Then they spent the offseason signing a trio of players from the Baltimore Ravens (Jared Gaither, Kelly Gregg, and Le’Ron McClain) and added the No. 2 wide receiver they needed in Steve Breaston. But everything got turned around on them this season.
Losing S Eric Berry, Charles and Cassel to injuries was a major blow. If that wasn’t enough, Haley was on his third different offensive coordinator in three seasons, and he was rumored to have a poor working relationship with team GM Scott Pioli, which left the team’s chemistry suspect.
It was clear his days in Kansas City were numbered.
There were two points that really stood out in his downfall.
First was the Chiefs final 2011 preseason game against the Packers. Typically, most teams sit their starters early in that final preseason game in order to give their backups one final chance to earn a roster spot. But the Chiefs kept their starters in for most of the game. Even after Cassel was injured and had to be replaced by QB Tyler Palko, it was clear that he was only on the bench because he was hurt. Every other starter appeared to be on the field well into the fourth quarter. And they still lost to a collection of backups by a score of 20-19. This game made it clear that the Chiefs weren’t as good as I expected. And the decision by Haley to play his starters for so much of the game was baffling.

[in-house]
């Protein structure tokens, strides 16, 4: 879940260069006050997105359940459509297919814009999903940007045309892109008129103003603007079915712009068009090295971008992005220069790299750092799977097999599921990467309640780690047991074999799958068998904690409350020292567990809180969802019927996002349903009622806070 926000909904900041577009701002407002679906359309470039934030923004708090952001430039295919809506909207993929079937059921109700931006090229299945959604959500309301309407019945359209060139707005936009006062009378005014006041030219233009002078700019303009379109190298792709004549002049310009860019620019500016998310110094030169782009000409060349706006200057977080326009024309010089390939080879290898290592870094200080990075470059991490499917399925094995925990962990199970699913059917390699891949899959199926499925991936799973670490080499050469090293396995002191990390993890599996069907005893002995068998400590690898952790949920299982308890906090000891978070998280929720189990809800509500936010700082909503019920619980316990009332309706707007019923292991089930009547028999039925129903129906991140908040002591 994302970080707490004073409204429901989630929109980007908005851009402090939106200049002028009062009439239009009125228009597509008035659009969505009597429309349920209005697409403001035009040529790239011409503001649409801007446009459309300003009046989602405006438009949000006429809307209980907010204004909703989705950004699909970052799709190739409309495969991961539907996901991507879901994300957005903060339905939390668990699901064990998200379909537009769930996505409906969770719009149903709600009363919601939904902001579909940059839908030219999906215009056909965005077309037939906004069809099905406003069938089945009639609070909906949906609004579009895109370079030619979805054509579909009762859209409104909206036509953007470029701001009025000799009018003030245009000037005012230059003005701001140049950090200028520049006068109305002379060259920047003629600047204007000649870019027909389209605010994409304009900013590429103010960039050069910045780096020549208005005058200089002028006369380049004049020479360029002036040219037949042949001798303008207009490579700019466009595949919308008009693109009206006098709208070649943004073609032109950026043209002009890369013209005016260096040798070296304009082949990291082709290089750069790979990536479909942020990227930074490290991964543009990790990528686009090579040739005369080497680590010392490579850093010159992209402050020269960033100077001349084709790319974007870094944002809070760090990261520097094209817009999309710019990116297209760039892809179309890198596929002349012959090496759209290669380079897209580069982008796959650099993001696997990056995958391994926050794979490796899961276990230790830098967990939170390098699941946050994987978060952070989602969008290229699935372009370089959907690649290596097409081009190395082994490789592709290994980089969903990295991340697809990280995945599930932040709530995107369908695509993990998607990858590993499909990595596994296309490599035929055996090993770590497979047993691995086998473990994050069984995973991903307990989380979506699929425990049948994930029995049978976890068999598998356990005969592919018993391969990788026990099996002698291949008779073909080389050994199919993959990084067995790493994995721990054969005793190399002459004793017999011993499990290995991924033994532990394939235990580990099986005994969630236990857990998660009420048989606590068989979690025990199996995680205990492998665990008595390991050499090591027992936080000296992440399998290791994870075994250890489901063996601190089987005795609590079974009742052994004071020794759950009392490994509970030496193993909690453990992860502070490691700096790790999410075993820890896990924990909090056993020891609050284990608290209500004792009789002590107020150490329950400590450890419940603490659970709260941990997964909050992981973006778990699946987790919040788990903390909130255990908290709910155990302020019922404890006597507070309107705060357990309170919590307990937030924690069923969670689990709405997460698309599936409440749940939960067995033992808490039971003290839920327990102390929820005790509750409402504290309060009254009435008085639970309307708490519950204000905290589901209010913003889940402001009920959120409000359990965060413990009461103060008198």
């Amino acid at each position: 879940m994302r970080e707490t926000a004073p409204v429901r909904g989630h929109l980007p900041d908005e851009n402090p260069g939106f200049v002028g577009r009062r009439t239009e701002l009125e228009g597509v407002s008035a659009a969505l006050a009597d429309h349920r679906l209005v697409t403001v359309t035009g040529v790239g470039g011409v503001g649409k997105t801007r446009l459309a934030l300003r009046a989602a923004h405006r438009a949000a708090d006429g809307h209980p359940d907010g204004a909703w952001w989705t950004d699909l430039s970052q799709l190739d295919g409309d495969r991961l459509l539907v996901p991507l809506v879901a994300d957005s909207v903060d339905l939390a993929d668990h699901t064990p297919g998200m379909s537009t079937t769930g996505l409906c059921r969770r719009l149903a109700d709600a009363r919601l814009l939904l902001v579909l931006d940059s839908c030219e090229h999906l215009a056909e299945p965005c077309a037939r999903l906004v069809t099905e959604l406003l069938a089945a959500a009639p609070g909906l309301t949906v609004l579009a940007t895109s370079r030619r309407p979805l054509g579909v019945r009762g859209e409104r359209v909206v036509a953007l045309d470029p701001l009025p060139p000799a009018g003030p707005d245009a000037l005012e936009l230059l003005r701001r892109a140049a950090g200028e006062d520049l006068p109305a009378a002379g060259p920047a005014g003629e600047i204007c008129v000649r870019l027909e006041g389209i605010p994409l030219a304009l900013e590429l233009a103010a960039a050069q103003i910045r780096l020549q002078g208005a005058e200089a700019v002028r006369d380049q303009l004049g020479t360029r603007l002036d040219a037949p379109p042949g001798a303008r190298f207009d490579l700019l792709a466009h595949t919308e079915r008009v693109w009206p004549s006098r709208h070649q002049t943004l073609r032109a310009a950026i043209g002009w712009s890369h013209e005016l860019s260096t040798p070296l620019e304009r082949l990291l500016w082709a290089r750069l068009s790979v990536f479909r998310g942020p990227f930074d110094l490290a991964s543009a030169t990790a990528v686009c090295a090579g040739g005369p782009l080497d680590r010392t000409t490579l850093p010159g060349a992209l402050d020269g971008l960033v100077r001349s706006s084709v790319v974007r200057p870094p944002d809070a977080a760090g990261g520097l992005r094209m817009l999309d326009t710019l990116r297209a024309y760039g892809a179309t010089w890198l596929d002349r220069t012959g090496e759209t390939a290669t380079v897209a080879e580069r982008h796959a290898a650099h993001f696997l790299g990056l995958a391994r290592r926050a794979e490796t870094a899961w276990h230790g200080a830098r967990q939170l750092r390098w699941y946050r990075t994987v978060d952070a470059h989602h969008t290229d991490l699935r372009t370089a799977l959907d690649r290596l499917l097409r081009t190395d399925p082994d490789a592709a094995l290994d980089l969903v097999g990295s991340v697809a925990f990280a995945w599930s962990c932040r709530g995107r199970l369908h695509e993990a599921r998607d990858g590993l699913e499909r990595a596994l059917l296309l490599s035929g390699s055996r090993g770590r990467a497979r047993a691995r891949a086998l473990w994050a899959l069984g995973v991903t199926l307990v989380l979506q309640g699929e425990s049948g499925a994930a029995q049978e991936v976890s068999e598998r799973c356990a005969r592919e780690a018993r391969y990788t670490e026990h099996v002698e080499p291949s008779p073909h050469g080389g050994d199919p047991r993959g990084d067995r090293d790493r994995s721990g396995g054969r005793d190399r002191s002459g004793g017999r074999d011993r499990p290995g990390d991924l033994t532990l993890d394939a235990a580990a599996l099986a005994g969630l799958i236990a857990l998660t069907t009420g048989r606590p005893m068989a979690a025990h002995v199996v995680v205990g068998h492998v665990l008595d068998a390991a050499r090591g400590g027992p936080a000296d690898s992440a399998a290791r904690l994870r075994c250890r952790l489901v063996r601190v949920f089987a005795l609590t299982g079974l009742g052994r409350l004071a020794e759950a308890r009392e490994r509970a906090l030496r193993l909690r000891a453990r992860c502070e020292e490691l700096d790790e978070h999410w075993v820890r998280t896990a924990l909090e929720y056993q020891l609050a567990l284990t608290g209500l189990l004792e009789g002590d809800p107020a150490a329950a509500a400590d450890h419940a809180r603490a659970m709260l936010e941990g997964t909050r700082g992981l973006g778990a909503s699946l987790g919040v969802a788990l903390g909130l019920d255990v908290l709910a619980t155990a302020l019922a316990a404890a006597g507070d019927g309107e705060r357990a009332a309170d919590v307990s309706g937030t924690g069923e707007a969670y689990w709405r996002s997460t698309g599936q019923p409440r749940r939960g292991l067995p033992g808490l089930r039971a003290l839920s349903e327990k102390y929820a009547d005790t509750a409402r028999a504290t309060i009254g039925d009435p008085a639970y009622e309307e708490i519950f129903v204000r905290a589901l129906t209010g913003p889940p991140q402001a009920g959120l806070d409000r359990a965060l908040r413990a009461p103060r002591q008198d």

Second was Haley’s final game as Chiefs head coach — a 37-10 beating at the hands of the Jets on Sunday. Now the Jets have a very good defense, but it was shocking that the Chiefs were held to minus-19 yards of offense in the first half. That’s an amazingly bad performance. When I first noticed that stat on Sunday afternoon, I commented that someone should be benched or fired for it. Kansas City mayor Sly James thought the same thing, and tweeted that he wanted to see backup QB Ricky Stanzi. And while Stanzi never played, Haley was fired the next day.
Recently Haley had mentioned in private that he considered resigning so he could speak freely about the chaotic atmosphere in the Chiefs organization. While Haley might not deserve all the blame for such chaos, it’s hard to imagine he deserves none of it. I don’t know if Pioli is the right GM for the job, but something had to change in Kansas City, and I’m not surprised the first move was Haley’s firing.
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